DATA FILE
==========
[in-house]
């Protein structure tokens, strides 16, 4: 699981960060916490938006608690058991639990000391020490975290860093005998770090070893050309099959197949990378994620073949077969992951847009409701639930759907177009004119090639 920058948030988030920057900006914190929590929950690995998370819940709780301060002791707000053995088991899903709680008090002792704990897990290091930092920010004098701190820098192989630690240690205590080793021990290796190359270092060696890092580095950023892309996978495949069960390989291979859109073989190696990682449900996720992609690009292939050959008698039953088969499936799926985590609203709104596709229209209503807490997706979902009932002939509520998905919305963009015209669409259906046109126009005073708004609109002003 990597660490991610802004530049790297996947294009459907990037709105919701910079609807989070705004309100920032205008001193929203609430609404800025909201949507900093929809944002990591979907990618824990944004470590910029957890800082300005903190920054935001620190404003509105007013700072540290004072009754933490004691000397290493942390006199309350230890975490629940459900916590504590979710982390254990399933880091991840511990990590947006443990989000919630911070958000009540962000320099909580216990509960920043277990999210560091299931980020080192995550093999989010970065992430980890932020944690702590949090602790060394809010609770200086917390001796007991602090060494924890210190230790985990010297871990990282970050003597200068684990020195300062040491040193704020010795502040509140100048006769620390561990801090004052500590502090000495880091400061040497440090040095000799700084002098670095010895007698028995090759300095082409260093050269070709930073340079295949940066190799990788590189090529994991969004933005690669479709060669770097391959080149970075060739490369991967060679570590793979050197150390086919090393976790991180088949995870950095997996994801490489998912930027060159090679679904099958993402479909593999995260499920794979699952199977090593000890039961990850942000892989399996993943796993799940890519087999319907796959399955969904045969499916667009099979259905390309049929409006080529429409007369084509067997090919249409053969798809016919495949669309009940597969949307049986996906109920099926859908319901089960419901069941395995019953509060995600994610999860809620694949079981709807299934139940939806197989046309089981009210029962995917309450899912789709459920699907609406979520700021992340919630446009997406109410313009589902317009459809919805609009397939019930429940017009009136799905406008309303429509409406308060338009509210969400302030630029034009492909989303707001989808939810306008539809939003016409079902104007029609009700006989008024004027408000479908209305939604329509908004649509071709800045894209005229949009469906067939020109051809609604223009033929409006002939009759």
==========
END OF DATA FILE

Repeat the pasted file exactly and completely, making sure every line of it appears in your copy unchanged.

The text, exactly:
[in-house]
């Protein structure tokens, strides 16, 4: 699981960060916490938006608690058991639990000391020490975290860093005998770090070893050309099959197949990378994620073949077969992951847009409701639930759907177009004119090639 920058948030988030920057900006914190929590929950690995998370819940709780301060002791707000053995088991899903709680008090002792704990897990290091930092920010004098701190820098192989630690240690205590080793021990290796190359270092060696890092580095950023892309996978495949069960390989291979859109073989190696990682449900996720992609690009292939050959008698039953088969499936799926985590609203709104596709229209209503807490997706979902009932002939509520998905919305963009015209669409259906046109126009005073708004609109002003 990597660490991610802004530049790297996947294009459907990037709105919701910079609807989070705004309100920032205008001193929203609430609404800025909201949507900093929809944002990591979907990618824990944004470590910029957890800082300005903190920054935001620190404003509105007013700072540290004072009754933490004691000397290493942390006199309350230890975490629940459900916590504590979710982390254990399933880091991840511990990590947006443990989000919630911070958000009540962000320099909580216990509960920043277990999210560091299931980020080192995550093999989010970065992430980890932020944690702590949090602790060394809010609770200086917390001796007991602090060494924890210190230790985990010297871990990282970050003597200068684990020195300062040491040193704020010795502040509140100048006769620390561990801090004052500590502090000495880091400061040497440090040095000799700084002098670095010895007698028995090759300095082409260093050269070709930073340079295949940066190799990788590189090529994991969004933005690669479709060669770097391959080149970075060739490369991967060679570590793979050197150390086919090393976790991180088949995870950095997996994801490489998912930027060159090679679904099958993402479909593999995260499920794979699952199977090593000890039961990850942000892989399996993943796993799940890519087999319907796959399955969904045969499916667009099979259905390309049929409006080529429409007369084509067997090919249409053969798809016919495949669309009940597969949307049986996906109920099926859908319901089960419901069941395995019953509060995600994610999860809620694949079981709807299934139940939806197989046309089981009210029962995917309450899912789709459920699907609406979520700021992340919630446009997406109410313009589902317009459809919805609009397939019930429940017009009136799905406008309303429509409406308060338009509210969400302030630029034009492909989303707001989808939810306008539809939003016409079902104007029609009700006989008024004027408000479908209305939604329509908004649509071709800045894209005229949009469906067939020109051809609604223009033929409006002939009759």